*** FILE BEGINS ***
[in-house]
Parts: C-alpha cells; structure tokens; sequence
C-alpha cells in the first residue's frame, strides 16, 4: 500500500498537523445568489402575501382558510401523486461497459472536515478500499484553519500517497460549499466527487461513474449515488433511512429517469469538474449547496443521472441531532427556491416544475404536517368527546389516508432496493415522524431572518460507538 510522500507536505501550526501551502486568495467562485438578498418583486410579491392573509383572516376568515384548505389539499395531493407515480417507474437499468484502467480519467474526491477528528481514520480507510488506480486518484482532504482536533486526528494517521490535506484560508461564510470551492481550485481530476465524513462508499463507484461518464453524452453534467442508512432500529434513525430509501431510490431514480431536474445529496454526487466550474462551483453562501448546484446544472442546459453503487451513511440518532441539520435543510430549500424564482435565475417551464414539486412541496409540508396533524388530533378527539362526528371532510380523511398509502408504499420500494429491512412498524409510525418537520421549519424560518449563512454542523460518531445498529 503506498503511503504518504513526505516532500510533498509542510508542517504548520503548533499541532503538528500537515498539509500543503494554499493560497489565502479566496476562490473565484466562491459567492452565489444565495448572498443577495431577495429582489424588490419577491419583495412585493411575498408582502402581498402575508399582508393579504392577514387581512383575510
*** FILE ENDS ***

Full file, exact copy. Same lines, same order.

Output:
[in-house]
Parts: C-alpha cells; structure tokens; sequence
C-alpha cells in the first residue's frame, strides 16, 4: 500500500498537523445568489402575501382558510401523486461497459472536515478500499484553519500517497460549499466527487461513474449515488433511512429517469469538474449547496443521472441531532427556491416544475404536517368527546389516508432496493415522524431572518460507538 510522500507536505501550526501551502486568495467562485438578498418583486410579491392573509383572516376568515384548505389539499395531493407515480417507474437499468484502467480519467474526491477528528481514520480507510488506480486518484482532504482536533486526528494517521490535506484560508461564510470551492481550485481530476465524513462508499463507484461518464453524452453534467442508512432500529434513525430509501431510490431514480431536474445529496454526487466550474462551483453562501448546484446544472442546459453503487451513511440518532441539520435543510430549500424564482435565475417551464414539486412541496409540508396533524388530533378527539362526528371532510380523511398509502408504499420500494429491512412498524409510525418537520421549519424560518449563512454542523460518531445498529 503506498503511503504518504513526505516532500510533498509542510508542517504548520503548533499541532503538528500537515498539509500543503494554499493560497489565502479566496476562490473565484466562491459567492452565489444565495448572498443577495431577495429582489424588490419577491419583495412585493411575498408582502402581498402575508399582508393579504392577514387581512383575510